5

How to write grammar for formal language? Before read my this answer you should read first: Tips for creating Context free grammars. Grammar for {an bm | n,m = 0,1,2,..., n <= 2m } What is you language L = {an bm | n,m = 0,1,2,..., n <= 2m } description? Language description: The language L is consist of set of all strings in which ...


4

The simplest case of non-context-free grammar involves parsing expressions involving templates. a<b<c>() This can parse as either template | a < expr > () | < / \ b c Or expr | < / \ a template | b < expr > () | c The two ASTs can only be ...


4

It is context-sensitive, as a b(c); has two valid parses- declaration and variable. When you say "If c is a type", that's context, right there, and you've described exactly how C++ is sensitive to it. If you didn't have that context of "What is c?" you could not parse this unambiguously. Here, the context is expressed in the choice of tokens- the parser ...


4

True :) J. Stanley Warford. Computer systems. Pages 341-346.


4

The question is clumsily worded, so I'm reading between the lines, here. Still, it's a common homework/study question. The various ambiguities [1] in the C grammar as normally presented do not render the language non-context-free. (Indeed, they don't even render the grammars non-context-free.) The general rule "if it looks like a declaration, it's a ...


3

These things aren't context-free in C: foo * bar; // foo multiplied by bar or declaration of bar pointing to foo? foo(*bar); // foo called with *bar as param or declaration of bar pointing to foo? foo bar[2] // is bar an array of foo or a pointer to foo? foo (bar baz) // is foo a function or a pointer to a function?


3

The textbook is in error. As you say, a CFG is a special case of a CSG. CSGs can express strictly more languages than CFGs can.


3

Sometimes it's worse: http://stackoverflow.com/questions/794015/what-do-people-mean-when-they-say-c-has-undecidable-grammar


3

C++ templates have been shown to be Turing Powerful. Although not a formal reference, here's a place to look in that regard: http://cpptruths.blogspot.com/2005/11/c-templates-are-turing-complete.html I will venture a guess (as old as a folkoric and concise CACM proof showing that ALGOL in the 60's could not be reprsented by a CFG) and say that C++ cannot ...


3

It means that L is the language of strings w consisting of symbols 'a', 'b'' and 'c', where the length of the string w equals to 3 times the number of symbol 'a' present in the string w. The productions for this grammars should be such that if it add one 'a' then it also adds two 'b', or two 'c', or one 'b'; one 'c'. Check below grammar: S → ^ | ...


3

Phrase structure and syntactic analysis (via a context-free or context-sensitive grammar, a dependency parser, etc.) would generally be performed in an earlier stage and used as input to sentiment analysis. You'd usually extract features from the parse tree and use in your sentiment classification stage (for example features, see the papers referenced ...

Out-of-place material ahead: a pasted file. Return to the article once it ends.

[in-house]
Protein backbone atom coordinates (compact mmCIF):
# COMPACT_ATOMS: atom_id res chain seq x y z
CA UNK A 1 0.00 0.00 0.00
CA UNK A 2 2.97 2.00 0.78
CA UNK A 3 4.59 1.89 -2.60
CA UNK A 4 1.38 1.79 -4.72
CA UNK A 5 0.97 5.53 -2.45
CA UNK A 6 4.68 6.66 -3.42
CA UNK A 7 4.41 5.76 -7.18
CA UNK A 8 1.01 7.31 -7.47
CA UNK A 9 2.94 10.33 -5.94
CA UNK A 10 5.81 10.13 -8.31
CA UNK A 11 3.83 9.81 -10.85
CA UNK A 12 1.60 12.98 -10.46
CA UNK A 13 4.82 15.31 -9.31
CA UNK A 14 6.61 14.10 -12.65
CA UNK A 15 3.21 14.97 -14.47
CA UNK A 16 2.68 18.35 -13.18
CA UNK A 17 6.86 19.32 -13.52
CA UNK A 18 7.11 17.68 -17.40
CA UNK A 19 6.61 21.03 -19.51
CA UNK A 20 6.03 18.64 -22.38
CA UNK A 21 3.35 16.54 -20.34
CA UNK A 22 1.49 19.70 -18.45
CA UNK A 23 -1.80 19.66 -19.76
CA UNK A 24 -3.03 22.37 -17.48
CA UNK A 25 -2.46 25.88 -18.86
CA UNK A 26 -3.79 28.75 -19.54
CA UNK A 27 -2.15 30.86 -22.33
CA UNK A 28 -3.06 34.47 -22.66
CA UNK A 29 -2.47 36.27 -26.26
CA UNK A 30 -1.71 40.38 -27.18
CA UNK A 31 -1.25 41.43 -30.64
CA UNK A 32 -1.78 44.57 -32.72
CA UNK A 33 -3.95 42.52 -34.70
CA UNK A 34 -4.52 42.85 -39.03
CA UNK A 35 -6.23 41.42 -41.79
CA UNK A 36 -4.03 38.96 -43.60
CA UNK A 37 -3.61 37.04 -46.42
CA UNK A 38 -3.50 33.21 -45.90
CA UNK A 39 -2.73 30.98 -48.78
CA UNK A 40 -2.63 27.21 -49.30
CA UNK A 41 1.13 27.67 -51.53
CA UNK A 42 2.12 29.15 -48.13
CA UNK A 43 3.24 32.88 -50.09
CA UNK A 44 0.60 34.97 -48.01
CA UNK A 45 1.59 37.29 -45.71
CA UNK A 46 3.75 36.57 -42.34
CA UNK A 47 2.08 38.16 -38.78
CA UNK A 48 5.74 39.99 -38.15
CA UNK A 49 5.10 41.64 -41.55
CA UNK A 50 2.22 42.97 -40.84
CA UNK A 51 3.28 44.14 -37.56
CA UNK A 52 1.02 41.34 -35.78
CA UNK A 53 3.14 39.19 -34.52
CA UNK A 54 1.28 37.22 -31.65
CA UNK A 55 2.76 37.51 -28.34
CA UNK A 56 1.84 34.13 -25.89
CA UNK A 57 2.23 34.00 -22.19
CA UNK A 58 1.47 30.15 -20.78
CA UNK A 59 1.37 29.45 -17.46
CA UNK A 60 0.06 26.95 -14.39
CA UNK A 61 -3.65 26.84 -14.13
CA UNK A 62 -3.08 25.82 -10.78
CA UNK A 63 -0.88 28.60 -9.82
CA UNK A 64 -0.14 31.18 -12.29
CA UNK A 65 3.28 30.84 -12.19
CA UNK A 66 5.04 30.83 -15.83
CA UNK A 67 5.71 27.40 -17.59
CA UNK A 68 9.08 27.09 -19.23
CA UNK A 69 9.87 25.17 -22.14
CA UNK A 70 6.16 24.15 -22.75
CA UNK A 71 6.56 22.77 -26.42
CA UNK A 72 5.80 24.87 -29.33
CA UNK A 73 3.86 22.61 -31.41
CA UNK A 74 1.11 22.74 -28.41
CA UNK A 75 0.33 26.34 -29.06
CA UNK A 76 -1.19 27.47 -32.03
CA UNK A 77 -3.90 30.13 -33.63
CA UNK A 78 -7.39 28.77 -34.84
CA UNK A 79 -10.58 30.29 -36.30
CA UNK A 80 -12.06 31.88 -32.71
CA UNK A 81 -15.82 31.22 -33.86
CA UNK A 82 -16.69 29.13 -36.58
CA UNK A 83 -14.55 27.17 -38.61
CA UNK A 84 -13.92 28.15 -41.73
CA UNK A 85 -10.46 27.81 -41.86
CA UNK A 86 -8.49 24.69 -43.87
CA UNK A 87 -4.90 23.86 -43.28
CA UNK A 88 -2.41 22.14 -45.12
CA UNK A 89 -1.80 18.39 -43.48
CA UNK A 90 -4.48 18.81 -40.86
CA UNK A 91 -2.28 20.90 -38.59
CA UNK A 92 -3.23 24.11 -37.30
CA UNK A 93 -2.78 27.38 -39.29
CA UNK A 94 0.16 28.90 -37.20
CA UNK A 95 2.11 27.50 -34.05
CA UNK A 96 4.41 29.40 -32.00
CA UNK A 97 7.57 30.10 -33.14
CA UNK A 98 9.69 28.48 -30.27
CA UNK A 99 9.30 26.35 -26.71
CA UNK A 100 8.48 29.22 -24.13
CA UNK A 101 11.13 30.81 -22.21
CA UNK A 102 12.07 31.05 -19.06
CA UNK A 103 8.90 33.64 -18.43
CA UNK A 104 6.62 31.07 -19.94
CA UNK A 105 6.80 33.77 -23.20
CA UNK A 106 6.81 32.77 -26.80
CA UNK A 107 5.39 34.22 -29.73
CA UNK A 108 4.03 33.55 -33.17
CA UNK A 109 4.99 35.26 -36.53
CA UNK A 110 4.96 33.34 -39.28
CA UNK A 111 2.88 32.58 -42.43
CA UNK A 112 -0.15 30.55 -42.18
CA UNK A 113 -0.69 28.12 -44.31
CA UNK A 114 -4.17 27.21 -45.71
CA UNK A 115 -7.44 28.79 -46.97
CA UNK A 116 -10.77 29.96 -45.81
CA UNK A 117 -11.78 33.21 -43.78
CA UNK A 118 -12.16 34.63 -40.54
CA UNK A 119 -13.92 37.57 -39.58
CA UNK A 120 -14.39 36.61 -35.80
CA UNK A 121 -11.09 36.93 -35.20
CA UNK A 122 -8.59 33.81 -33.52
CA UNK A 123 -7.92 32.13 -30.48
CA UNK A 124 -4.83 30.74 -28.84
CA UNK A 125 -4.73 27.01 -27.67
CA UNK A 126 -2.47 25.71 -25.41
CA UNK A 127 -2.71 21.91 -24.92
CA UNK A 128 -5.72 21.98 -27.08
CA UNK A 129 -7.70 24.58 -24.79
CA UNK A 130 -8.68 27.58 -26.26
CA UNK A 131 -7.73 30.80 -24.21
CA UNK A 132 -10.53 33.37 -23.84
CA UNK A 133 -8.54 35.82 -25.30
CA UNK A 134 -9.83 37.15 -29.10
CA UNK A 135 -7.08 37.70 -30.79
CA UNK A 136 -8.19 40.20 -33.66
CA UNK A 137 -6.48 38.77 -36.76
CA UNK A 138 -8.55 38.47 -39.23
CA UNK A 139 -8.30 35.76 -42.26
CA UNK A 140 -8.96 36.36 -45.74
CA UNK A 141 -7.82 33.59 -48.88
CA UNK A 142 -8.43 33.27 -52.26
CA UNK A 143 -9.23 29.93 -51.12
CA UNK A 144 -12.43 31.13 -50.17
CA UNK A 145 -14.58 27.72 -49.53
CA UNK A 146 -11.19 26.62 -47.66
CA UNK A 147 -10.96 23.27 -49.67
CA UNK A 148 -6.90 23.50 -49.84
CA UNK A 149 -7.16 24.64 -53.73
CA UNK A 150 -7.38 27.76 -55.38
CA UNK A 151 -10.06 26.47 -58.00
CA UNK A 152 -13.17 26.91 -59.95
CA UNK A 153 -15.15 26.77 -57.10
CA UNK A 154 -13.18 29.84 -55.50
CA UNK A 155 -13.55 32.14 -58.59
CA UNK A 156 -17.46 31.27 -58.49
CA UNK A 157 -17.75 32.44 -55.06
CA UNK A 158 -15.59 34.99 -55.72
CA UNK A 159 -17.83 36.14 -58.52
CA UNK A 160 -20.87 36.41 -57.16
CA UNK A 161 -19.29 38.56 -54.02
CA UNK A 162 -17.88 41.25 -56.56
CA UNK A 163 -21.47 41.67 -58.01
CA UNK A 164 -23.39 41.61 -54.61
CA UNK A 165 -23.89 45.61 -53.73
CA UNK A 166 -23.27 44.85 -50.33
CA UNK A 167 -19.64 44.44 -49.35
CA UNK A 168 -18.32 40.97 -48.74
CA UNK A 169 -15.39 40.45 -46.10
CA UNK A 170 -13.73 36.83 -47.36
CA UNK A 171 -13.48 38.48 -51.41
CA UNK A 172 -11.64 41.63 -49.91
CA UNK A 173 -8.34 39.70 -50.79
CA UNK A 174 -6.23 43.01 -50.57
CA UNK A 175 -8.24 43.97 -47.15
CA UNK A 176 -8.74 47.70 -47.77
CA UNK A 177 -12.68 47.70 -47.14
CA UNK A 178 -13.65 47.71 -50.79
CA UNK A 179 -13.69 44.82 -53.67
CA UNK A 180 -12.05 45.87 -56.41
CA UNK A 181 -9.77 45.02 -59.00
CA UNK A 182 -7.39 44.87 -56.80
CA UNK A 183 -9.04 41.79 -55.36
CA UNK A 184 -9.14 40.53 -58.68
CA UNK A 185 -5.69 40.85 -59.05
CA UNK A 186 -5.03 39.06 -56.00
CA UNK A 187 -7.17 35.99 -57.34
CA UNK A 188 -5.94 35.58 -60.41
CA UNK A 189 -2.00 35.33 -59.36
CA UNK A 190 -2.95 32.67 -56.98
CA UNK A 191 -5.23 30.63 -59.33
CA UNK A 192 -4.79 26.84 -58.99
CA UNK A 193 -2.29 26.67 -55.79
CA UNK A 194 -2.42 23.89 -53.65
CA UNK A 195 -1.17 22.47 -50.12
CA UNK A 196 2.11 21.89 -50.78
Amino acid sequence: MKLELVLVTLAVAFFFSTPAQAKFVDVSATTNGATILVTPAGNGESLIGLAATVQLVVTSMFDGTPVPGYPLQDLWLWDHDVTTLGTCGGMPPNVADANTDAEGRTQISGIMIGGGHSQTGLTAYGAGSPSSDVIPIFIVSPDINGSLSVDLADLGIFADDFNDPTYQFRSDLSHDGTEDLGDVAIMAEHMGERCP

2

C++ is not context free. I learned it some time ago in compilers lecture. A quick search gave this link, where the "Syntax or semantics" section explains why C and C++ are not context free: Wikipedia Talk: Context-Free grammar Regards, Ovanes


2

I think that this grammar is context-free, unless I'm misinterpreting what you're saying. First, let's let A be the nonterminal that expands out to some valid string made just using the first two rules, we get A -> a | b | c | d | e | f Now, your second rule says that if you can build the string ω then you can build Sω. We could encode ...


2

As for regular languages, there are many equivalent characterizations. They give many different ways of looking at regular languages. It is hard to give a "plain English" definition, and if you find it hard to understand any of the characterizations of regular languages, it is unlikely that a "plain English" explanation will help. One thing to note from the ...


2

Context-sensitive grammar has symbols that change their meaning in relation with various nonterminals they are used in their context. In computer world, they are pretty rare, because it quite complicates writing of the parser - decision if a string belongs to a certain context-sensitive grammar is PSPACE-complete.


2

The productions in the C++ standard are written context-free, but as we all know don't really define the language precisely. Some of what most people see as ambiguity in the current language could (I believe) be resolved unambiguously with a context sensitive grammar. For the most obvious example, let's consider the Most Vexing Parse: int f(X);. If X is a ...